Farmers and others in rural Britain must be given a full explanation as to why the Government has failed to change the Hunting Act "to protect both lambs and the welfare of foxes".
That is the demand made by Sir Barney White-Spunner, executive chairman of the Countryside Alliance, in response to days of conjecture over the future of the controversial act which has "brought the Hunting Act and all political parties further into disrepute".
This week, David Cameron moved to stamp out rumours of an amendment to the Act, potentially allowing more than two dogs being used to flush out a fox, which already happens in Scotland and which hunters say would be more humane.
But that forced Owen Paterson to reiterate the following day that a free vote on repeal laid out in the Coalition agreement still stands, though many believe that support for such a move has evaporated.
In his weekly newsletter to CA members, Sir Barney said research carried out in Scotland and published last October by the Federation of Welsh Farmers Packs "proved the blindingly obvious: that using a pack of hounds was much more effective in finding and flushing."
A study commissioned by the League Against Cruel Sports at the time said the report's foundations – increasing attacks, rising fox numbers and that hunting controls numbers – were unfounded.
Sir Barney continued: "Defra said it would consider the research and the Prime Minister let it be known that he was 'sympathetic', but other than that nothing has happened. There has been no official response to the proposal, to our knowledge no Statutory Instrument (the means by which the law could be amended) has been drafted, and certainly the process of taking an amendment through Parliament had not even seen the starting grid.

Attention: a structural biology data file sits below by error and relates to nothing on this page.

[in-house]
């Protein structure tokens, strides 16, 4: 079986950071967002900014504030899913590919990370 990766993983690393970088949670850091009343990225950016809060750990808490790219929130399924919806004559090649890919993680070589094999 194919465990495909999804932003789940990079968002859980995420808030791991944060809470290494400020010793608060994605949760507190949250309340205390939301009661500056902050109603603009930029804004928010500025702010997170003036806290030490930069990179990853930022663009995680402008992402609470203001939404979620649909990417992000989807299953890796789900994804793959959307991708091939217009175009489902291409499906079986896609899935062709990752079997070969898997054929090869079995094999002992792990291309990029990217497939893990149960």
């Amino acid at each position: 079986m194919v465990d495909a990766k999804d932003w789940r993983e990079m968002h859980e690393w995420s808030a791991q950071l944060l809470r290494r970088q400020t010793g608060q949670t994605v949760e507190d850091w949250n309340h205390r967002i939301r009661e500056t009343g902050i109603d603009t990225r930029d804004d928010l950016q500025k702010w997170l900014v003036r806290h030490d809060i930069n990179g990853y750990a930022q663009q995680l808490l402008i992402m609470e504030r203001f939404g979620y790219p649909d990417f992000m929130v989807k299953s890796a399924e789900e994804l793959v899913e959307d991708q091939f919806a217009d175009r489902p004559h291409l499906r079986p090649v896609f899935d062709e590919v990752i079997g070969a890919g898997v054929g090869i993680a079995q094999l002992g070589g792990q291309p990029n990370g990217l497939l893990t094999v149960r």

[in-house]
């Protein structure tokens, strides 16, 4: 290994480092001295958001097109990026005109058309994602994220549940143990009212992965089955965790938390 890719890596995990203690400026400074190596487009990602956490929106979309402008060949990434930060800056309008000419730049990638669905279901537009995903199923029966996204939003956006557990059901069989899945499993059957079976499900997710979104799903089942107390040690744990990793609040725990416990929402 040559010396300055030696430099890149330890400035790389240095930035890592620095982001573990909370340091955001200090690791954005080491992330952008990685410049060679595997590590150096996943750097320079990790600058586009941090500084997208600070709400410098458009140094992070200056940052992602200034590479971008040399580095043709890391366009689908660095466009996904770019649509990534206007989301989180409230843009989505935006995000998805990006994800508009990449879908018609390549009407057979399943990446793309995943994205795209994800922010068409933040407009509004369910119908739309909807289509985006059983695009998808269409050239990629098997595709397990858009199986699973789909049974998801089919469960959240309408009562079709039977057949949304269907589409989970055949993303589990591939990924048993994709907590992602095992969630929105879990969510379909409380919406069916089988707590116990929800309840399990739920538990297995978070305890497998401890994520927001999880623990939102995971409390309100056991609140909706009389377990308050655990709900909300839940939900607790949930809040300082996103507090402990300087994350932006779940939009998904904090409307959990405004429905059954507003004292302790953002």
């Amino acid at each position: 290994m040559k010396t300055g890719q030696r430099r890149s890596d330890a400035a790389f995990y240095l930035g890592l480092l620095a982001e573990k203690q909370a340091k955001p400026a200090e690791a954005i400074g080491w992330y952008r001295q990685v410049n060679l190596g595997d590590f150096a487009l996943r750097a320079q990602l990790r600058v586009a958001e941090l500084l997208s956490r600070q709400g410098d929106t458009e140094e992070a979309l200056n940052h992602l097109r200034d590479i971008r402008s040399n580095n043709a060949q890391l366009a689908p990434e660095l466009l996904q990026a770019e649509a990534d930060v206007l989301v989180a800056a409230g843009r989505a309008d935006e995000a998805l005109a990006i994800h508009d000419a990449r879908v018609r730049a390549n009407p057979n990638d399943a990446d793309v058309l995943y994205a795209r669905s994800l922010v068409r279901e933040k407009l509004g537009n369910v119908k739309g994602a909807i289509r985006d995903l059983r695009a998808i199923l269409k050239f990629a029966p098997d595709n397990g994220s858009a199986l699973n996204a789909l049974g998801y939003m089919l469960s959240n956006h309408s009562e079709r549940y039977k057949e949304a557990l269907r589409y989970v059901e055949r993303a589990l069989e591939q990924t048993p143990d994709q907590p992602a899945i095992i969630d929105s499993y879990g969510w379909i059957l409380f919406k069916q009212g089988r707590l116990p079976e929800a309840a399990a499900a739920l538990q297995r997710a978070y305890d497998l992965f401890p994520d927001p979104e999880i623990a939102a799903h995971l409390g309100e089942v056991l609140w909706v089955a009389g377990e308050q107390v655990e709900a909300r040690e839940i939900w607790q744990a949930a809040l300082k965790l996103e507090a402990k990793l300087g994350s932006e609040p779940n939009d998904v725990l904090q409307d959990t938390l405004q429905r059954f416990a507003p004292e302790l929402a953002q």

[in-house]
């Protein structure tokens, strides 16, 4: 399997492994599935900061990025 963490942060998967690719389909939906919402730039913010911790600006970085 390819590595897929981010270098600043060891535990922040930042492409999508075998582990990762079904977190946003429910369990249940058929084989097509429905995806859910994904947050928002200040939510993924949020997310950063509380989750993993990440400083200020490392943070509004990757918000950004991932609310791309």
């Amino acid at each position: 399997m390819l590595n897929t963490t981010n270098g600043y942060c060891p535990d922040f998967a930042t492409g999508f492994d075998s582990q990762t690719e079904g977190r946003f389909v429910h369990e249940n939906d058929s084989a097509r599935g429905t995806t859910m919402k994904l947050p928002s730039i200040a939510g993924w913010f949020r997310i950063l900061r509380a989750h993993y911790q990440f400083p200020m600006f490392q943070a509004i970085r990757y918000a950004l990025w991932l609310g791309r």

"That will not be good enough for those at the sharp end in rural Britain. The Government needs to give a proper explanation of why it will not make a change in the law which would protect both lambs and the welfare of foxes. Hill farmers are not interested in party political blame games.
"Likewise, Labour needs to explain how its ridiculous obsession with fighting the class war through a debate on wildlife management fits with its increasingly tenuous claim to be a 'one-nation' party.
"The Act has been shown once again to be as far from logical and evidence-based legislation as any law on the Statute Book.
"A sad story perhaps, especially if you are lambing in the hills, but one which only redoubles our determination to keep hunting and builds even further the case for repeal."